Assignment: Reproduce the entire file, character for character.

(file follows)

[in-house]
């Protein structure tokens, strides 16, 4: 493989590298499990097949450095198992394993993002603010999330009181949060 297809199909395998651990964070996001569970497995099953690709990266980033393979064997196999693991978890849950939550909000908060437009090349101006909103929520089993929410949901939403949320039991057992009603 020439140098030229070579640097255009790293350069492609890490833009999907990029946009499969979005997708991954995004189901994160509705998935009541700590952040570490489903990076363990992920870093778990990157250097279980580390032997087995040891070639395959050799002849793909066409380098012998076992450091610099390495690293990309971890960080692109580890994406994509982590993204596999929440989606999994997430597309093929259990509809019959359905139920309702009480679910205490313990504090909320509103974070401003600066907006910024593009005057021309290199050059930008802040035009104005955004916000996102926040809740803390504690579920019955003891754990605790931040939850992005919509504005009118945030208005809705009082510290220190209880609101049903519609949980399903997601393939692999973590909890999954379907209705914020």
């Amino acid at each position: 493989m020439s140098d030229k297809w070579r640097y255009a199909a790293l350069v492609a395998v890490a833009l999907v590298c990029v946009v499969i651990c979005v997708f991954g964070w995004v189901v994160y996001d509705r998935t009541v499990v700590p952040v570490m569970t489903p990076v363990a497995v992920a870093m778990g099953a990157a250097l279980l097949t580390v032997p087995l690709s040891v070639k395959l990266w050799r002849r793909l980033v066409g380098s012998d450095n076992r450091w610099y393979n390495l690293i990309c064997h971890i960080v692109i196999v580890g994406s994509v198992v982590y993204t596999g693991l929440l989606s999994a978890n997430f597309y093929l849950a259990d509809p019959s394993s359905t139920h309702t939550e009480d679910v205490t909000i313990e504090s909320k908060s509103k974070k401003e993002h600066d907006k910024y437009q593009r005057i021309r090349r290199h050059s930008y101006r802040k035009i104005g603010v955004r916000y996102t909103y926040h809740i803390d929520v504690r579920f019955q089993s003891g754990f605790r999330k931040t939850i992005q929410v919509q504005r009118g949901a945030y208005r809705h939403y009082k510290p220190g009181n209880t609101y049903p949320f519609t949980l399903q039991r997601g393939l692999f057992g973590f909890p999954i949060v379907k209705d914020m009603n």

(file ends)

[in-house]
């Protein structure tokens, strides 16, 4: 493989590298499990097949450095198992394993993002603010999330009181949060 297809199909395998651990964070996001569970497995099953690709990266980033393979064997196999693991978890849950939550909000908060437009090349101006909103929520089993929410949901939403949320039991057992009603 020439140098030229070579640097255009790293350069492609890490833009999907990029946009499969979005997708991954995004189901994160509705998935009541700590952040570490489903990076363990992920870093778990990157250097279980580390032997087995040891070639395959050799002849793909066409380098012998076992450091610099390495690293990309971890960080692109580890994406994509982590993204596999929440989606999994997430597309093929259990509809019959359905139920309702009480679910205490313990504090909320509103974070401003600066907006910024593009005057021309290199050059930008802040035009104005955004916000996102926040809740803390504690579920019955003891754990605790931040939850992005919509504005009118945030208005809705009082510290220190209880609101049903519609949980399903997601393939692999973590909890999954379907209705914020």
């Amino acid at each position: 493989m020439s140098d030229k297809w070579r640097y255009a199909a790293l350069v492609a395998v890490a833009l999907v590298c990029v946009v499969i651990c979005v997708f991954g964070w995004v189901v994160y996001d509705r998935t009541v499990v700590p952040v570490m569970t489903p990076v363990a497995v992920a870093m778990g099953a990157a250097l279980l097949t580390v032997p087995l690709s040891v070639k395959l990266w050799r002849r793909l980033v066409g380098s012998d450095n076992r450091w610099y393979n390495l690293i990309c064997h971890i960080v692109i196999v580890g994406s994509v198992v982590y993204t596999g693991l929440l989606s999994a978890n997430f597309y093929l849950a259990d509809p019959s394993s359905t139920h309702t939550e009480d679910v205490t909000i313990e504090s909320k908060s509103k974070k401003e993002h600066d907006k910024y437009q593009r005057i021309r090349r290199h050059s930008y101006r802040k035009i104005g603010v955004r916000y996102t909103y926040h809740i803390d929520v504690r579920f019955q089993s003891g754990f605790r999330k931040t939850i992005q929410v919509q504005r009118g949901a945030y208005r809705h939403y009082k510290p220190g009181n209880t609101y049903p949320f519609t949980l399903q039991r997601g393939l692999f057992g973590f909890p999954i949060v379907k209705d914020m009603n």